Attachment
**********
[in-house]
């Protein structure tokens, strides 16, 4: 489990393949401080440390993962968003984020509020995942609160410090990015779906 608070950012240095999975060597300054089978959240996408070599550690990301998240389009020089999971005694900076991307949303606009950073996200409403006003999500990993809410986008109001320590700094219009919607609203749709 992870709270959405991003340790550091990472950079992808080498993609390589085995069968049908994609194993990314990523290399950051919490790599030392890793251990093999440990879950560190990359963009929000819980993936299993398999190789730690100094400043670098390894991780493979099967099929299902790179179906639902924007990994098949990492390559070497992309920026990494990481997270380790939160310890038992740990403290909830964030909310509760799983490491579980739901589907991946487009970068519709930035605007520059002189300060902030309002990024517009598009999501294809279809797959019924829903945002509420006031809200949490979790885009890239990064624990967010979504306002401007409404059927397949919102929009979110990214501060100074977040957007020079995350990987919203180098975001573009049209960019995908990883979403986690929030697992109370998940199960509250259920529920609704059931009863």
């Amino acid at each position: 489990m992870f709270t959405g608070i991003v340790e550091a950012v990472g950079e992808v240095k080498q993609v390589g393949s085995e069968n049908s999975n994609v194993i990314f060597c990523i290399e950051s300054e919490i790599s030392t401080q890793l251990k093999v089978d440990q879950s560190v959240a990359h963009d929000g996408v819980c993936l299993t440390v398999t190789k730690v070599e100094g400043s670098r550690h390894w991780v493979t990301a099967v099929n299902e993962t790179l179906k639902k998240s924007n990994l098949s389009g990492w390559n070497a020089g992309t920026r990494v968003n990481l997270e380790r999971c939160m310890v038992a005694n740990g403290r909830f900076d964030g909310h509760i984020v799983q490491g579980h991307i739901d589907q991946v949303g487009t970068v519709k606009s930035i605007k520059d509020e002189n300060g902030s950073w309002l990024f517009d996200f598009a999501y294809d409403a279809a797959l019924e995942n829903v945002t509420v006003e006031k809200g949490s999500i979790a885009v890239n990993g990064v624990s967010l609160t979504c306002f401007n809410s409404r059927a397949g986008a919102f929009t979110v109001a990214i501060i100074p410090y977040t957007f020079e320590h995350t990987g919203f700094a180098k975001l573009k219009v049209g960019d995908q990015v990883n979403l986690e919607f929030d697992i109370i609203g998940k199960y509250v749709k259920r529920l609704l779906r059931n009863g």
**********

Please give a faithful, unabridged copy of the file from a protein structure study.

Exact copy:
[in-house]
């Protein structure tokens, strides 16, 4: 489990393949401080440390993962968003984020509020995942609160410090990015779906 608070950012240095999975060597300054089978959240996408070599550690990301998240389009020089999971005694900076991307949303606009950073996200409403006003999500990993809410986008109001320590700094219009919607609203749709 992870709270959405991003340790550091990472950079992808080498993609390589085995069968049908994609194993990314990523290399950051919490790599030392890793251990093999440990879950560190990359963009929000819980993936299993398999190789730690100094400043670098390894991780493979099967099929299902790179179906639902924007990994098949990492390559070497992309920026990494990481997270380790939160310890038992740990403290909830964030909310509760799983490491579980739901589907991946487009970068519709930035605007520059002189300060902030309002990024517009598009999501294809279809797959019924829903945002509420006031809200949490979790885009890239990064624990967010979504306002401007409404059927397949919102929009979110990214501060100074977040957007020079995350990987919203180098975001573009049209960019995908990883979403986690929030697992109370998940199960509250259920529920609704059931009863």
């Amino acid at each position: 489990m992870f709270t959405g608070i991003v340790e550091a950012v990472g950079e992808v240095k080498q993609v390589g393949s085995e069968n049908s999975n994609v194993i990314f060597c990523i290399e950051s300054e919490i790599s030392t401080q890793l251990k093999v089978d440990q879950s560190v959240a990359h963009d929000g996408v819980c993936l299993t440390v398999t190789k730690v070599e100094g400043s670098r550690h390894w991780v493979t990301a099967v099929n299902e993962t790179l179906k639902k998240s924007n990994l098949s389009g990492w390559n070497a020089g992309t920026r990494v968003n990481l997270e380790r999971c939160m310890v038992a005694n740990g403290r909830f900076d964030g909310h509760i984020v799983q490491g579980h991307i739901d589907q991946v949303g487009t970068v519709k606009s930035i605007k520059d509020e002189n300060g902030s950073w309002l990024f517009d996200f598009a999501y294809d409403a279809a797959l019924e995942n829903v945002t509420v006003e006031k809200g949490s999500i979790a885009v890239n990993g990064v624990s967010l609160t979504c306002f401007n809410s409404r059927a397949g986008a919102f929009t979110v109001a990214i501060i100074p410090y977040t957007f020079e320590h995350t990987g919203f700094a180098k975001l573009k219009v049209g960019d995908q990015v990883n979403l986690e919607f929030d697992i109370i609203g998940k199960y509250v749709k259920r529920l609704l779906r059931n009863g």